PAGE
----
Romantics Anonymous at the Bristol Old Vic Online
Since the start of lockdown, many theatres and concert halls have been releasing recordings of live performances to watch from home at flexible times. However, Wise Children decided to put their company on stage (at the Bristol Old Vic) every night for a week and deliver live-streamed shows in real time. The results are a mixed bag.
The production itself is flawless. Emma Rice’s impeccable intuition has produced a delight filled with magic and sweetness. The actors have brilliant comic timing, wonderful voices and a great sense of ensemble. Sandra Marvin’s silky tones are a particular treat, and both the solos and the blend of the chorus are beautifully expressive.
The company’s gorgeous stagecraft produces some goosebump moments, even on screen. L’oiseau (played by Harry Hepple) takes a heavenly first bite into the chocolate, Philip Cox has some subtle but tragic moments as Pierre and the receptionist, and Angelique and Jean-Rene (Carly Bawden and Marc Antolin) share some lovely intimate handshakes. These gestures are particularly poignant during the pandemic as they are performed with such meaning that they remind us how long it has been since we were able to shake hands with strangers.
However, the larger part of the theatrics are lost on the screen. The most interesting moments in the whole production occur when Gareth Snook acknowledges the audience with nods and winks to the camera. At one point he even offers chocolates to the viewers at home, which very nearly leads this reviewer to lean forward and take one. The actor seems to have a constant awareness of our perspective, which brings a special spark to his performance even when he is not addressing the lens directly. Cox also gives a poignant sad and forlorn stare into the camera as Pierre.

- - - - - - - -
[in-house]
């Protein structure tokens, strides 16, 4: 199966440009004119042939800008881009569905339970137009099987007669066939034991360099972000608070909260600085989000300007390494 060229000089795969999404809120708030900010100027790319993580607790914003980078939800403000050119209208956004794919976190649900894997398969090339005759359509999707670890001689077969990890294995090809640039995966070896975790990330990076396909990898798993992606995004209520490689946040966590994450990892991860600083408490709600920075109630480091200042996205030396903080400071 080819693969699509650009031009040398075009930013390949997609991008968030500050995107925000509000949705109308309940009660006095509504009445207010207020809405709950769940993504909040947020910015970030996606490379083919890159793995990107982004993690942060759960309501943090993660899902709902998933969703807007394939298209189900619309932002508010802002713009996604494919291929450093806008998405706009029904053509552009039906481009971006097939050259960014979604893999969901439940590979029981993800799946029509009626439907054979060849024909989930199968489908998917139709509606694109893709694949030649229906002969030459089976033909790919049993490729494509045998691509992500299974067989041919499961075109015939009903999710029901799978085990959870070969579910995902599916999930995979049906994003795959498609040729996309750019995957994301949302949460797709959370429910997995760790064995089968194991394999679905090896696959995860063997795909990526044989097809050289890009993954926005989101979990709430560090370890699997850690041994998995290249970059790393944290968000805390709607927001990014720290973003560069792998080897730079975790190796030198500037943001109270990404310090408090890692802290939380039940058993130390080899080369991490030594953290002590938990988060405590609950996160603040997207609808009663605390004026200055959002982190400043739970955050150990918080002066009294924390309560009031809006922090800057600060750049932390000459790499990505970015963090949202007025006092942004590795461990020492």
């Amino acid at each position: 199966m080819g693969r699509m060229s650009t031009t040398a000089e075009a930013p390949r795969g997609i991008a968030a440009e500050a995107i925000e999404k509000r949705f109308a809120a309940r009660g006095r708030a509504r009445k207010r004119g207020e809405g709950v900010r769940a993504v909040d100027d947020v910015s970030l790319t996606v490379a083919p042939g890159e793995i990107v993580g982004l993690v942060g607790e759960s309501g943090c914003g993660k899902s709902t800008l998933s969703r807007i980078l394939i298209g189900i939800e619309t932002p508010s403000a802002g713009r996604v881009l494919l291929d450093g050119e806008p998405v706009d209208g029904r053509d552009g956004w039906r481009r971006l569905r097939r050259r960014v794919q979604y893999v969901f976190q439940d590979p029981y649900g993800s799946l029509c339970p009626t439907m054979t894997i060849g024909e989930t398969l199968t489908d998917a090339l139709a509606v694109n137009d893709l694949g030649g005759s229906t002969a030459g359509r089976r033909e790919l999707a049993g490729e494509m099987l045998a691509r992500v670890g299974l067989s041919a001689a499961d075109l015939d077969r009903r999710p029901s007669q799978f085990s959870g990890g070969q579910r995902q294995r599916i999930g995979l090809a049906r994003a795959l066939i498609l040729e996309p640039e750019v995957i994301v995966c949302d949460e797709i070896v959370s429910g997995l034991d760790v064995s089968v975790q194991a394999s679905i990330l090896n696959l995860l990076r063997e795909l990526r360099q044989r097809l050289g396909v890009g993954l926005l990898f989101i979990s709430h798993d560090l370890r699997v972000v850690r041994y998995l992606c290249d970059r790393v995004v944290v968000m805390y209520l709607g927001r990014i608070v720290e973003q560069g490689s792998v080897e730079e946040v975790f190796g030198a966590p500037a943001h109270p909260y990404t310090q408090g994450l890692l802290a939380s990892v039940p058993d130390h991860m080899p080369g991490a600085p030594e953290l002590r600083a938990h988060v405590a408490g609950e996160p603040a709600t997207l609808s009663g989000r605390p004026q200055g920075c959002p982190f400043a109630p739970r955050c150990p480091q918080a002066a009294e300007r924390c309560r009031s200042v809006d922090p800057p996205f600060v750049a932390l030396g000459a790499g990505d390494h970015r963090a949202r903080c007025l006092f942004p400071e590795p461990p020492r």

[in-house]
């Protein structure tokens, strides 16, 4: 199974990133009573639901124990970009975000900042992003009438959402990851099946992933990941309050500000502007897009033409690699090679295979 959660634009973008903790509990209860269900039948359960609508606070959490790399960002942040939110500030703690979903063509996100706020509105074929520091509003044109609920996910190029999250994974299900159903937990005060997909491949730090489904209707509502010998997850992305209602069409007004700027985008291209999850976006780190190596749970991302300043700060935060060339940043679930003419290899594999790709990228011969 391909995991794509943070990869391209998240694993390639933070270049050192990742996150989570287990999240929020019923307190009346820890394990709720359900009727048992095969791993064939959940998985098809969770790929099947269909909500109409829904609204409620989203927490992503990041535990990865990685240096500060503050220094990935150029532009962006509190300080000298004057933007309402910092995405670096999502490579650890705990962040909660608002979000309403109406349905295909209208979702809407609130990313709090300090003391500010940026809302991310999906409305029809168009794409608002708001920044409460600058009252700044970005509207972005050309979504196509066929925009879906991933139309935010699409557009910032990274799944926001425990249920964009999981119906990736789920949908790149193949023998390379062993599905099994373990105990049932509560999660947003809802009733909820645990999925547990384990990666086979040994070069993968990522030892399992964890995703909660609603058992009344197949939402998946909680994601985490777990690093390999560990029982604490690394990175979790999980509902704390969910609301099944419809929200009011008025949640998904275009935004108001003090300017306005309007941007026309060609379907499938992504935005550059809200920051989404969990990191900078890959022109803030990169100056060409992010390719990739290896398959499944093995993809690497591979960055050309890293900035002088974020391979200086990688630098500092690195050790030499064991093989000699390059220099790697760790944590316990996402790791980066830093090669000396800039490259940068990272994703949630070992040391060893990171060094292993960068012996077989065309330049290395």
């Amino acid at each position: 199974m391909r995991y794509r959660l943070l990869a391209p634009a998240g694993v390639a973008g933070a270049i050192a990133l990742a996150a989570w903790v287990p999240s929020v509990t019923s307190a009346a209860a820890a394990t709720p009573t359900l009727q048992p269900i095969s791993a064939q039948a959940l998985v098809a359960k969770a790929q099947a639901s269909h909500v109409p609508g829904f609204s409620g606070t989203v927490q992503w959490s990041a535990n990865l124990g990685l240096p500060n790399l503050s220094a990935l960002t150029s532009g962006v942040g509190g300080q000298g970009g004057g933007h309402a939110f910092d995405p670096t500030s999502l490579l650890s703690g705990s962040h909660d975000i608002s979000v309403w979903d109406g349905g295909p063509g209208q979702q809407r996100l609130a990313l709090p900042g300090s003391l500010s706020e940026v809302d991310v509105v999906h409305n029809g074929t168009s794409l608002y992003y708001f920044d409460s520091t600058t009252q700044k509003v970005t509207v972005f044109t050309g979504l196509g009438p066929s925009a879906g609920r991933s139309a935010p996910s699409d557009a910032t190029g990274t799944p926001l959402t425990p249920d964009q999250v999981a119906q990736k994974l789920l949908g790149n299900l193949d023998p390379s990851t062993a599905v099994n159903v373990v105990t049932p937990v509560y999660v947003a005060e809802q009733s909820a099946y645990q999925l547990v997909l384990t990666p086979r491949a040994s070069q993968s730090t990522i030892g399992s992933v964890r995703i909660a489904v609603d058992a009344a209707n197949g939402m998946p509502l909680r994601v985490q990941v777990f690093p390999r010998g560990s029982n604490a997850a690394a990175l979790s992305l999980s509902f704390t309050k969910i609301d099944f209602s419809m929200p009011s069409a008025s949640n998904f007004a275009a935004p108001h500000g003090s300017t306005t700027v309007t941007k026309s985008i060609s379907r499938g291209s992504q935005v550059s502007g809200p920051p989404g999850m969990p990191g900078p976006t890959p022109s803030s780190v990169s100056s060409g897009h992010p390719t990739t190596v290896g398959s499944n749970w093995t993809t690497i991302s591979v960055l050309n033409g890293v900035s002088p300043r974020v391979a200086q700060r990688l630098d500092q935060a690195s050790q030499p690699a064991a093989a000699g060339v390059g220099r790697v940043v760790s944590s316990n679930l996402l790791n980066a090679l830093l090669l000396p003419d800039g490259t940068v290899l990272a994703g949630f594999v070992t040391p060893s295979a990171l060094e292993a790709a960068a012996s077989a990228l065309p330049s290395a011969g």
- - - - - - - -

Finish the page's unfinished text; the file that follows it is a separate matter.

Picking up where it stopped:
The company are staging one live, in-person, socially distanced show at the Bristol Old Vic on the 27th September, and it will be interesting to see the contrast between the experience of those watching on screens and the live audience. Little details, like the bird’s-eye camera which shows the musicians at the end, give a special twist to the virtual viewers by showing things that physical attendees cannot see. The experience of the remote audience is difficult to get right; at the start of this reviewer’s performance the sound is not synced with the picture, but once it is fixed, the result is much more enjoyable.
Overall, Romantics Anonymous is a sweet production, but if live stage shows are to go virtual, they have a lot to learn from cinema. The viewing experience is improved a thousandfold when the cast interact with and acknowledge the various cameras. The fact that the performance is in real time feels like less of a lockdown innovation and more of a nuisance for the lack of toilet breaks.
Photo: Steve Tanner
Romantic Anonymous is being live-streamed from the Bristol Old Vic Online from 22nd September until 26th September 2020. For further information or to book visit the Wise Children’s website here.